State senator returns to his alma mater to meet with the students

  • State Sen. Matt Murphy stands by his photo on the wall from the days when he was a student at St. Raymond.

    State Sen. Matt Murphy stands by his photo on the wall from the days when he was a student at St. Raymond. Courtesy Sandy Solita

  • State Sen. Matt Murphy meets with students at St. Raymond School in Mount Prospect.

    State Sen. Matt Murphy meets with students at St. Raymond School in Mount Prospect. Courtesy Sandy Solita

Published3/6/2009 12:02 AM

Fifth through eighth graders at St. Raymond School in Mount Prospect enjoyed a rare treat recently when state Sen. Matt Murphy, an alumnus of the parochial grade school, returned to his alma mater to talk to the students about both the mechanics and the politics of being an Illinois state lawmaker.

"Talking to schoolchildren is actually among the most fun things we get to do as state legislators," Murphy told the Daily Herald.


"I feel that it is important to show them that there is a good side to politics and to encourage them to get involved if they are interested."

Murphy, a Palatine Republican, told the St. Raymond audience during his Feb. 20 visit, "If you don't have people in politics and government that are there for the right reasons, people suffer. So if you think you're interested, stay interested. Figure out what you believe in and how you can make a bigger impact and some day jump in and run yourself.

"There isn't any reason why every single one of you can't have an impact and hopefully for some of you, that will mean being future leaders of this state," he continued.

The visit to St. Raymond was special, Murphy admitted, because he was visiting his own grade school and he hadn't been back in many years.

He said he was impressed with the quality of the St. Raymond students' questions, hypothesizing that the recent election of Barack Obama and the impeachment of Gov. Rod Blagojevich soon afterward stirred up a lot of interest among students.

"Why did I vote 'yes' to impeach Governor Blagojevich?" Murphy said in response to a student question. "I felt he abused his office in a lot of ways. One example - he had promised to give $8 million of taxpayer money - money your moms and dads send to the state out of the money they make - to Children's Memorial Hospital. They needed that to take care of the kids they have at the hospital."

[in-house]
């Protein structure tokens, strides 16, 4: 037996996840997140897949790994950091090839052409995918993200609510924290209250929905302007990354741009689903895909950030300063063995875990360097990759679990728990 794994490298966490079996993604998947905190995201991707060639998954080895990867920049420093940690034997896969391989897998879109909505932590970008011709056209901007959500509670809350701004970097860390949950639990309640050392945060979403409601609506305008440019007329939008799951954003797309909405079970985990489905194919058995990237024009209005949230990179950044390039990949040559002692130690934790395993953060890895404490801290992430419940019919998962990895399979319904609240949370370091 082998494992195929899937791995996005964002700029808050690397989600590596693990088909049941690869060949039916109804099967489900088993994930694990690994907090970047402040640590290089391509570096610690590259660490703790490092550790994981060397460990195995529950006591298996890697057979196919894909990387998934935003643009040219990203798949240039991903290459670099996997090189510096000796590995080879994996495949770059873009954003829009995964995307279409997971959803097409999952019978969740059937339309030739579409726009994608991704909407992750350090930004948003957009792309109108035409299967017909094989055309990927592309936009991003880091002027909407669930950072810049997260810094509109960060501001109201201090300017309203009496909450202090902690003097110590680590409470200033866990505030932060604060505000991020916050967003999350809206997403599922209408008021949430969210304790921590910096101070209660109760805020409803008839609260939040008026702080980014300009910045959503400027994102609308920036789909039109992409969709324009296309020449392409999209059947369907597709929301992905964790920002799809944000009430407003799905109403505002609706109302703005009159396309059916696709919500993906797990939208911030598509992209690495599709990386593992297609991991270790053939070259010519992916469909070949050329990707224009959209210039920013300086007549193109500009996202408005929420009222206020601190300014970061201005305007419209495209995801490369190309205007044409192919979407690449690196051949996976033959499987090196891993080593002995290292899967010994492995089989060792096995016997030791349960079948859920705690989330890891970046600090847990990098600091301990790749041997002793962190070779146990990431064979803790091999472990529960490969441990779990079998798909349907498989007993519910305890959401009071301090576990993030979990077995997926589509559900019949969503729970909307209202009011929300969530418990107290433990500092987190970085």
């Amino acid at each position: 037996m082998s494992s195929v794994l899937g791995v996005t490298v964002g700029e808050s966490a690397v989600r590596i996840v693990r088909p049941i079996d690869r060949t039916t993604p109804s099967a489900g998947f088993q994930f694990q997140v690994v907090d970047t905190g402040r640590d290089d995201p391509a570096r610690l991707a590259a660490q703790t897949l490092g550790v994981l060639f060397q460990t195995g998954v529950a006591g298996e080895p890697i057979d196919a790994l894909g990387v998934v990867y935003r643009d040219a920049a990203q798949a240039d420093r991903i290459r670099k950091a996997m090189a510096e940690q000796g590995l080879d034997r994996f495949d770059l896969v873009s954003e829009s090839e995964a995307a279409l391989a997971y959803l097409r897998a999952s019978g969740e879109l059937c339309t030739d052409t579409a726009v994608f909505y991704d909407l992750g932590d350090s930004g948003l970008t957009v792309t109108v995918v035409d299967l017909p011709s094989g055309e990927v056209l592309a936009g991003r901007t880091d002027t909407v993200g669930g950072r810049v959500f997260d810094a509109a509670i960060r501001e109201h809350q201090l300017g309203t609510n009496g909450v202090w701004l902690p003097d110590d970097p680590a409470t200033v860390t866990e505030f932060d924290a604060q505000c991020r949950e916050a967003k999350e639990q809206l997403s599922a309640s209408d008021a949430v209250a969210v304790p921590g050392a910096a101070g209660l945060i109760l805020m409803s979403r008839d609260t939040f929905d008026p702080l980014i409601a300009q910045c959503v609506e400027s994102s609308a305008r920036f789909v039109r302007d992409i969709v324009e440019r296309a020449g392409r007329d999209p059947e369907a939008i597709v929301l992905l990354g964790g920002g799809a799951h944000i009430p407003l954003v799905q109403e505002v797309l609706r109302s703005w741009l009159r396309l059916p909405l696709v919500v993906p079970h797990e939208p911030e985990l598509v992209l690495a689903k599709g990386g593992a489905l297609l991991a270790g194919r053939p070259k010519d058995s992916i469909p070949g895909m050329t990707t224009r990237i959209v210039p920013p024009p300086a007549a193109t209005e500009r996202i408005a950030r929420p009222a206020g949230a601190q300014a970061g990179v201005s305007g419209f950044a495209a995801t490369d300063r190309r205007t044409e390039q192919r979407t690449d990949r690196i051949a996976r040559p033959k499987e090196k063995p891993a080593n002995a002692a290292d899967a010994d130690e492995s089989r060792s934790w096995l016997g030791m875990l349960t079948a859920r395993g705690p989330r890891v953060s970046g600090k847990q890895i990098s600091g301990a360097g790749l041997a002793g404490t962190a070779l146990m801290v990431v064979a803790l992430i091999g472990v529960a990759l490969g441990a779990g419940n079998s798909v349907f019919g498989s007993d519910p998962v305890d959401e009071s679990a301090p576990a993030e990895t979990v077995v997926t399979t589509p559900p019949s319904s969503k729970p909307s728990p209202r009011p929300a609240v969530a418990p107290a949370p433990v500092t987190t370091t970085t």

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"Well, he later threatened to withhold the money and not give it to the hospital unless the guy who runs the hospital gave him $50,000 for his campaign fund," Murphy continued. "And I don't know about you, but I didn't want a guy being governor who was willing to hold sick kids ransom."

Murphy also explained how he got into politics.

"From the time my parents took me to Washington, D.C., when I was in seventh grade, I was drawn to the idea of making an impact," he said.

But he put his ambitions on the back burner while he attended St. Viator High School, the University of Iowa and John Marshall Law School. Then at a neighborhood party when he was 30, he started talking to his area's precinct captain, who convinced him to become involved in local politics.

"I found that I loved knocking on doors and talking to people and one thing led to another," he recalled. Murphy was elected to the Illinois Senate in 2006 and re-elected in 2008. Today, he splits his time between his work downstate in the General Assembly and his part-time work as a lawyer.


"It was a pretty interesting assembly," said Cole Wagner, a sixth grader from Mount Prospect. "It was actually one of the best learning experiences I have had. Some friends and I are actually considering going to Springfield for the page-for-a-day program Senator Murphy talked about."

Students can apply to their state legislators to spend a day in the House or Senate as an honorary page, spending time on the floor and following their legislator through their day.

While the 12-year-old said that he really enjoyed delivering yard signs for the Obama campaign, he does not envision politics in his own future.

"I don't like to give speeches. It makes me nervous,"he said. "So I don't want to be a politician myself."

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